The Japanese government has decided to suspend negotiations with India and four other countries on civil nuclear cooperation following Prime Minister Naoto Kan's call for Japan's eventual exit from atomic power, according to a media report.
Any move to proceed with the talks now "could risk contradicting the Prime Minister's policy," an unnamed government source was quoted as saying by 'Kyodo' news agency.
The report said the government will suspend talks with India, Brazil, South Africa, Turkey and the United Arab Emirates on the sale of Japanese made nuclear power equipment and technology. The decision concerns negotiations over completing separate nuclear power cooperation agreements with these countries.
Negotiations with all five countries have been stalled since the killer earthquake and tsunami in March triggered the nuclear crisis in Japan's Fukushima Prefecture.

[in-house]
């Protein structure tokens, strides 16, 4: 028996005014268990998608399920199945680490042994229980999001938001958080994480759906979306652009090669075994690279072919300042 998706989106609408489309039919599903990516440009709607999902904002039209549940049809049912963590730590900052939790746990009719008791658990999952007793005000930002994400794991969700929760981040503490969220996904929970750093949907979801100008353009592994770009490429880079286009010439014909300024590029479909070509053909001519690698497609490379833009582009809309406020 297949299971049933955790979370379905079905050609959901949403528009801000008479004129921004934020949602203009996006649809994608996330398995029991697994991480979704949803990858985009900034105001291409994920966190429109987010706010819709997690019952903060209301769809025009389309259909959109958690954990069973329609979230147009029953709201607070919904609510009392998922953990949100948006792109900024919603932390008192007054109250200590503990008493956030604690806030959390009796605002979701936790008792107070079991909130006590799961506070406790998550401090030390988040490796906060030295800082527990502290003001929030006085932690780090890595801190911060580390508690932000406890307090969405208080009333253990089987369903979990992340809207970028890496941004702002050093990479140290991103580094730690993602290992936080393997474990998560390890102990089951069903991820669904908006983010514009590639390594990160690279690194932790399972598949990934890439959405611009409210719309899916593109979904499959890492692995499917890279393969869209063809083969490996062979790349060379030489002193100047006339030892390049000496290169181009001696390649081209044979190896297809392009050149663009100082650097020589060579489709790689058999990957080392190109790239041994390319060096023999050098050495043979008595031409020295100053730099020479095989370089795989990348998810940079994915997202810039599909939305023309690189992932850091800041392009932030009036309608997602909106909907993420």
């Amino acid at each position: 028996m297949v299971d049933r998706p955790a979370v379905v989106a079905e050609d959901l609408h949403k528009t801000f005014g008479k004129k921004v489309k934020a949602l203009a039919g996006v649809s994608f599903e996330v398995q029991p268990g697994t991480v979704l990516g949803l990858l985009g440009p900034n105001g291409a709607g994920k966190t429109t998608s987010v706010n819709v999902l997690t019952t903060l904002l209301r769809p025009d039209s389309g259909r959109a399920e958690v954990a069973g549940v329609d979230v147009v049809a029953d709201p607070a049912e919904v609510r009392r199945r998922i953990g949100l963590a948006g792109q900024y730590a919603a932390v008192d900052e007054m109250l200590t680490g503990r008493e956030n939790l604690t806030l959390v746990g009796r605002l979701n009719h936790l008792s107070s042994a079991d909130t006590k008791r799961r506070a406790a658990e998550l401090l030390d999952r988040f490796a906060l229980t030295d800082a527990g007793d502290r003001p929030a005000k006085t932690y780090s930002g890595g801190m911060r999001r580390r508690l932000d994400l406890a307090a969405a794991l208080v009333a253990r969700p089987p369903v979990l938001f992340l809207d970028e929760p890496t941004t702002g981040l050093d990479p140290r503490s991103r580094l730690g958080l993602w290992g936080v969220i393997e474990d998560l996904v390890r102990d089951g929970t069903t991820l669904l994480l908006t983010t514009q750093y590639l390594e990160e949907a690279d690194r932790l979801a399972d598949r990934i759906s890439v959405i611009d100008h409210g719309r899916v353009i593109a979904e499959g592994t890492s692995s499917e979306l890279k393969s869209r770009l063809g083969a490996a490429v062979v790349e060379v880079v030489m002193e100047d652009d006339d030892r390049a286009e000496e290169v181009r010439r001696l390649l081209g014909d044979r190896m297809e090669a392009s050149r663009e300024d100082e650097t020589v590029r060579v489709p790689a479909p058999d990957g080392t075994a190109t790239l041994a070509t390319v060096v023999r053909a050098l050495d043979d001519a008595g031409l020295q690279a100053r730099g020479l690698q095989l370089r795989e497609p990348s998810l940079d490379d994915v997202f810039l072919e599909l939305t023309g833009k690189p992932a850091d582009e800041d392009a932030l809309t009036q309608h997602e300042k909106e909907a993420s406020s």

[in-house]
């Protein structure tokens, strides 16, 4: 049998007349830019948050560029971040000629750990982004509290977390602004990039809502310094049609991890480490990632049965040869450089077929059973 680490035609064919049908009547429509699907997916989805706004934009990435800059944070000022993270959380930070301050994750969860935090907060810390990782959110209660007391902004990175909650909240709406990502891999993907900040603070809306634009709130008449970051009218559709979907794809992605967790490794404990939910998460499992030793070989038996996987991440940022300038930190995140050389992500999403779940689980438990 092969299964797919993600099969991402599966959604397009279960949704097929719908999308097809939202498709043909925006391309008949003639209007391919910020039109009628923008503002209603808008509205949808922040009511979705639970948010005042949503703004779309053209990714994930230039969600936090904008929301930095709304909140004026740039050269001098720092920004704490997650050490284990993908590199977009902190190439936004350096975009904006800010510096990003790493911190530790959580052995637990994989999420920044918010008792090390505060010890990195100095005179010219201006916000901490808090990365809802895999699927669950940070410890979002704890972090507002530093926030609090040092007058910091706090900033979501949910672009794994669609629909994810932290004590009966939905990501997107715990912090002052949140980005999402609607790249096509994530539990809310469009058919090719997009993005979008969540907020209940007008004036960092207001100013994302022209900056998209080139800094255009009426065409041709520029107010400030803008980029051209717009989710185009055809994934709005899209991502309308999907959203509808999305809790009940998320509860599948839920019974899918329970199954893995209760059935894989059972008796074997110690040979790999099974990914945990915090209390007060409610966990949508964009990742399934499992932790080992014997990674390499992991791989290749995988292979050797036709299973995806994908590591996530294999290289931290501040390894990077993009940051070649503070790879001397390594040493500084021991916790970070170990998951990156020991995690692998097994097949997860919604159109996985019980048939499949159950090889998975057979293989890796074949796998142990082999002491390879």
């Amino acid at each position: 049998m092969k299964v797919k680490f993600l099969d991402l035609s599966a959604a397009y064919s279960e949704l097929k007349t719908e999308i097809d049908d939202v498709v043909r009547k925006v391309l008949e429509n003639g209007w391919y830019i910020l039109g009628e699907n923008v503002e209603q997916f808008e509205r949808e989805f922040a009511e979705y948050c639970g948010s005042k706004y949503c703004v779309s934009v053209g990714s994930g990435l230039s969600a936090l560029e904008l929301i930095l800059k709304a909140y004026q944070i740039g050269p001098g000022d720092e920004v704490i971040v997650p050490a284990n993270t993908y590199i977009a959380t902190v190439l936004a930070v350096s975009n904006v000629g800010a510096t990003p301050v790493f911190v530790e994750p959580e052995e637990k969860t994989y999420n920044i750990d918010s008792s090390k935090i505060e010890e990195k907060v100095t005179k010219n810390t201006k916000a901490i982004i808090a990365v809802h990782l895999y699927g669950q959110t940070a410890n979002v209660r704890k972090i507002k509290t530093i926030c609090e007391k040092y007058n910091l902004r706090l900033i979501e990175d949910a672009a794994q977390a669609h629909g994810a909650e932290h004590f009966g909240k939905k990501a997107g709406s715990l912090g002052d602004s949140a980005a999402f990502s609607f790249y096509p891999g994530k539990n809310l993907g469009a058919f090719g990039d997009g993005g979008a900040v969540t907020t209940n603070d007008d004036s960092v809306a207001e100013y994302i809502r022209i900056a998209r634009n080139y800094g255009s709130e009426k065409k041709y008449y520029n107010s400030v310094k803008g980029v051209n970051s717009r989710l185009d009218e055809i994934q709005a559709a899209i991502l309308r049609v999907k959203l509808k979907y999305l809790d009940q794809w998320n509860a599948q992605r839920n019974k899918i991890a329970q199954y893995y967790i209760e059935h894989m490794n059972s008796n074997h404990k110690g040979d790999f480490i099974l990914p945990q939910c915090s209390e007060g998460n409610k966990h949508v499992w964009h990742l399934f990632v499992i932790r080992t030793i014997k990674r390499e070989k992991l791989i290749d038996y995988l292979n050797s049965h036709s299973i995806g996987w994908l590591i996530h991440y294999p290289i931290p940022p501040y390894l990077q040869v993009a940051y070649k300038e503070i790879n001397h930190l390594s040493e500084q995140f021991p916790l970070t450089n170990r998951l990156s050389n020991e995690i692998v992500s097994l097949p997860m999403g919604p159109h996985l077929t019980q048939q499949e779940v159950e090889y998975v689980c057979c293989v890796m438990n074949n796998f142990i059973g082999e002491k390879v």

The source also indicated the government will not schedule any high level talks with the five prospective nations on completing nuclear cooperation accords without getting Kan's nod, the report said.
Ministries involved in forging the accord, including the industry ministry and the foreign ministry, will hold off to also see if and when Kan resigns.
Kan has expressed his intention to step down if three conditions are met during the current Diet (Parliament) session, that concludes at the end of August, including the passage of a bill aimed at promoting the use of renewable energy sources.